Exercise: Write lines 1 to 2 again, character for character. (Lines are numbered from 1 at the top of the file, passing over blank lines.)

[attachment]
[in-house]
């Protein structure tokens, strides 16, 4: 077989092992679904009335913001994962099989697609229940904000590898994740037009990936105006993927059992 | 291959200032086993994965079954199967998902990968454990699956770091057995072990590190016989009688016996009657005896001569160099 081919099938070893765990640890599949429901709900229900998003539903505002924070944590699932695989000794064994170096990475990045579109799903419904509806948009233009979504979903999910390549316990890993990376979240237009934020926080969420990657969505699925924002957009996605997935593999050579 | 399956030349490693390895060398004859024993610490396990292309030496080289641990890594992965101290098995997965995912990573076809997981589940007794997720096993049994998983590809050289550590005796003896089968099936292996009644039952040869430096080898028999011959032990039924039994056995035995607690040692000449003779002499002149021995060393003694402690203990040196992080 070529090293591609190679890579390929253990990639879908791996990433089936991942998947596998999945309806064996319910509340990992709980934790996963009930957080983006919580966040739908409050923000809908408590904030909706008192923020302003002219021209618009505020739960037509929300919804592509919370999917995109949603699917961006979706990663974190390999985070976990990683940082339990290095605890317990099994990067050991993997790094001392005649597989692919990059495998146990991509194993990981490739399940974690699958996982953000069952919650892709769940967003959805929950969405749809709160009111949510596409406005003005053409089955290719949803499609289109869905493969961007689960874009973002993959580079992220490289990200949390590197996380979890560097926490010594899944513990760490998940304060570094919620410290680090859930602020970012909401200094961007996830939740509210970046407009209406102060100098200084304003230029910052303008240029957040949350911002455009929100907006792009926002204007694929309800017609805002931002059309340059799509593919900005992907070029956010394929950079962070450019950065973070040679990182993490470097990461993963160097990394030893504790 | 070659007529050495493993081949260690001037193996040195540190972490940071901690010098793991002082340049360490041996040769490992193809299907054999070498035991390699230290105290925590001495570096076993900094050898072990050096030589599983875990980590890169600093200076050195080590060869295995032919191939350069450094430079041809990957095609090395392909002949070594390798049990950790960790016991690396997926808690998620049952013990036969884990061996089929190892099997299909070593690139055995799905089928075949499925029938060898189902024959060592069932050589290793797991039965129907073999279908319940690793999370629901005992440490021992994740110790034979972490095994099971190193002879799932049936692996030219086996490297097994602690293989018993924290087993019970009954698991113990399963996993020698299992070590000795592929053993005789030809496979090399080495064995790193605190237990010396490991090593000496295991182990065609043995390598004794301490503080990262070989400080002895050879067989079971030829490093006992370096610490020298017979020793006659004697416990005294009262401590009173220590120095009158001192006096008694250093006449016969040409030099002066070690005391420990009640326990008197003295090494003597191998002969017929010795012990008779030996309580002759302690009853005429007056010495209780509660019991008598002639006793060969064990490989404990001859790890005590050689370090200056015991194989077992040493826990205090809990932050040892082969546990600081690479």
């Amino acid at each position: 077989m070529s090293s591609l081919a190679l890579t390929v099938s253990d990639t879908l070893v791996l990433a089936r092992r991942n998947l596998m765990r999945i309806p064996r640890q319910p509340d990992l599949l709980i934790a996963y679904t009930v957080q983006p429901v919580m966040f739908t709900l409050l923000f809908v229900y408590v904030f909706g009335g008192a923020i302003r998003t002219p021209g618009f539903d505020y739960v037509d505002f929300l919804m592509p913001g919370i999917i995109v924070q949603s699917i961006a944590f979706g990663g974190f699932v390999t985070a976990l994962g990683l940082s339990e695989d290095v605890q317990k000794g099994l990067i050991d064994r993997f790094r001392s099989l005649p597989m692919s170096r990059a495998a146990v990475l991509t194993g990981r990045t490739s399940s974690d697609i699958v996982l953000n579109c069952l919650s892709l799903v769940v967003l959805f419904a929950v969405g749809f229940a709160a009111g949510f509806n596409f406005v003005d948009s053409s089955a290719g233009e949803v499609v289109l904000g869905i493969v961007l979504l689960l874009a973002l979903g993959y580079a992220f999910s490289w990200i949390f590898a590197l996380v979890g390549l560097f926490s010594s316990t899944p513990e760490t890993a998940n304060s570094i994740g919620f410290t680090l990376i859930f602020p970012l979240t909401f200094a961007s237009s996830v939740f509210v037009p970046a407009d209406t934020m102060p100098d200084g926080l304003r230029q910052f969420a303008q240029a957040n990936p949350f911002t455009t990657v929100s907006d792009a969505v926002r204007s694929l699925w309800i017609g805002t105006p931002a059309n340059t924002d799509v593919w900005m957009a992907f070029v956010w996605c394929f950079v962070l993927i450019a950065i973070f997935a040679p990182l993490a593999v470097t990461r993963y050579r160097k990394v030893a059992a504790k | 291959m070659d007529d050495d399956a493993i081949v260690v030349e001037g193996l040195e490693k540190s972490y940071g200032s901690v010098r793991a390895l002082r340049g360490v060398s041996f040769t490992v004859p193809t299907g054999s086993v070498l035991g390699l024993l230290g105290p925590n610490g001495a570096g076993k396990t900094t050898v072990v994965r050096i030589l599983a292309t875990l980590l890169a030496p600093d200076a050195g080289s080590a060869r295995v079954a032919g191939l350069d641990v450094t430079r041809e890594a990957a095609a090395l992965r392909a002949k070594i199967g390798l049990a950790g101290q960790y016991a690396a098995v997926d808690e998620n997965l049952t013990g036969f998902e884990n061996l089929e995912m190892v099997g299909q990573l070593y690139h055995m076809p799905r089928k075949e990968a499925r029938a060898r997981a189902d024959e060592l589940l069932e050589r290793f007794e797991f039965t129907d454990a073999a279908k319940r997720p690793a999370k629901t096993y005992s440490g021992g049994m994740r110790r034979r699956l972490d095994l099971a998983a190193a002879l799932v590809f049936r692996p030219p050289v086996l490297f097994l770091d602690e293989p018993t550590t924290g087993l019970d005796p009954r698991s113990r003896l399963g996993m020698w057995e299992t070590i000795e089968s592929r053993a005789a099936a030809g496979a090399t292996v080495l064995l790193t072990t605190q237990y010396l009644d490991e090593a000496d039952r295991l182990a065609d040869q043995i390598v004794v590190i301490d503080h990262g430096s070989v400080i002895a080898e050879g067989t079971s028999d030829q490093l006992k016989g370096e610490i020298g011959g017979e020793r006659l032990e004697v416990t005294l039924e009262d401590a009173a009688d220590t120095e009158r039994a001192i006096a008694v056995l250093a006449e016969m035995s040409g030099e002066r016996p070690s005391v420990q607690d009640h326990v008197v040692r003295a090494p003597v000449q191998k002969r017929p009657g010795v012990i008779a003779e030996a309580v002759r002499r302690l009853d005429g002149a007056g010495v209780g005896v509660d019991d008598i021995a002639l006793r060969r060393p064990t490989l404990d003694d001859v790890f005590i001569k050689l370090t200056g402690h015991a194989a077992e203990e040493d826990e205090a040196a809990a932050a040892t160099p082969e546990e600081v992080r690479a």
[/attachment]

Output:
[in-house]
């Protein structure tokens, strides 16, 4: 077989092992679904009335913001994962099989697609229940904000590898994740037009990936105006993927059992 | 291959200032086993994965079954199967998902990968454990699956770091057995072990590190016989009688016996009657005896001569160099 081919099938070893765990640890599949429901709900229900998003539903505002924070944590699932695989000794064994170096990475990045579109799903419904509806948009233009979504979903999910390549316990890993990376979240237009934020926080969420990657969505699925924002957009996605997935593999050579 | 399956030349490693390895060398004859024993610490396990292309030496080289641990890594992965101290098995997965995912990573076809997981589940007794997720096993049994998983590809050289550590005796003896089968099936292996009644039952040869430096080898028999011959032990039924039994056995035995607690040692000449003779002499002149021995060393003694402690203990040196992080 070529090293591609190679890579390929253990990639879908791996990433089936991942998947596998999945309806064996319910509340990992709980934790996963009930957080983006919580966040739908409050923000809908408590904030909706008192923020302003002219021209618009505020739960037509929300919804592509919370999917995109949603699917961006979706990663974190390999985070976990990683940082339990290095605890317990099994990067050991993997790094001392005649597989692919990059495998146990991509194993990981490739399940974690699958996982953000069952919650892709769940967003959805929950969405749809709160009111949510596409406005003005053409089955290719949803499609289109869905493969961007689960874009973002993959580079992220490289990200949390590197996380979890560097926490010594899944513990760490998940304060570094919620410290680090859930602020970012909401200094961007996830939740509210970046407009209406102060100098200084304003230029910052303008240029957040949350911002455009929100907006792009926002204007694929309800017609805002931002059309340059799509593919900005992907070029956010394929950079962070450019950065973070040679990182993490470097990461993963160097990394030893504790 | 070659007529050495493993081949260690001037193996040195540190972490940071901690010098793991002082340049360490041996040769490992193809299907054999070498035991390699230290105290925590001495570096076993900094050898072990050096030589599983875990980590890169600093200076050195080590060869295995032919191939350069450094430079041809990957095609090395392909002949070594390798049990950790960790016991690396997926808690998620049952013990036969884990061996089929190892099997299909070593690139055995799905089928075949499925029938060898189902024959060592069932050589290793797991039965129907073999279908319940690793999370629901005992440490021992994740110790034979972490095994099971190193002879799932049936692996030219086996490297097994602690293989018993924290087993019970009954698991113990399963996993020698299992070590000795592929053993005789030809496979090399080495064995790193605190237990010396490991090593000496295991182990065609043995390598004794301490503080990262070989400080002895050879067989079971030829490093006992370096610490020298017979020793006659004697416990005294009262401590009173220590120095009158001192006096008694250093006449016969040409030099002066070690005391420990009640326990008197003295090494003597191998002969017929010795012990008779030996309580002759302690009853005429007056010495209780509660019991008598002639006793060969064990490989404990001859790890005590050689370090200056015991194989077992040493826990205090809990932050040892082969546990600081690479």